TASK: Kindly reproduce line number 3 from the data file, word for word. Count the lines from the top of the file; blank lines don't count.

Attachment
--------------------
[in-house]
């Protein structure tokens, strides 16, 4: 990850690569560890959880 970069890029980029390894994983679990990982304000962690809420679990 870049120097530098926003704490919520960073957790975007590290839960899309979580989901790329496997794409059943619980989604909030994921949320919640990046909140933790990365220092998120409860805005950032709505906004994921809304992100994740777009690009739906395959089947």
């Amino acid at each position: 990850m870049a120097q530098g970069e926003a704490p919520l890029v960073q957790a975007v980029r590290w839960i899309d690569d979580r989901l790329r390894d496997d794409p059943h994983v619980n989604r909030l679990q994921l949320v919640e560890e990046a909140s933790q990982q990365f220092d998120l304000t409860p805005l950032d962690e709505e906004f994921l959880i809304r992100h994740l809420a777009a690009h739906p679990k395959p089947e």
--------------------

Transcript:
């Amino acid at each position: 990850m870049a120097q530098g970069e926003a704490p919520l890029v960073q957790a975007v980029r590290w839960i899309d690569d979580r989901l790329r390894d496997d794409p059943h994983v619980n989604r909030l679990q994921l949320v919640e560890e990046a909140s933790q990982q990365f220092d998120l304000t409860p805005l950032d962690e709505e906004f994921l959880i809304r992100h994740l809420a777009a690009h739906p679990k395959p089947e």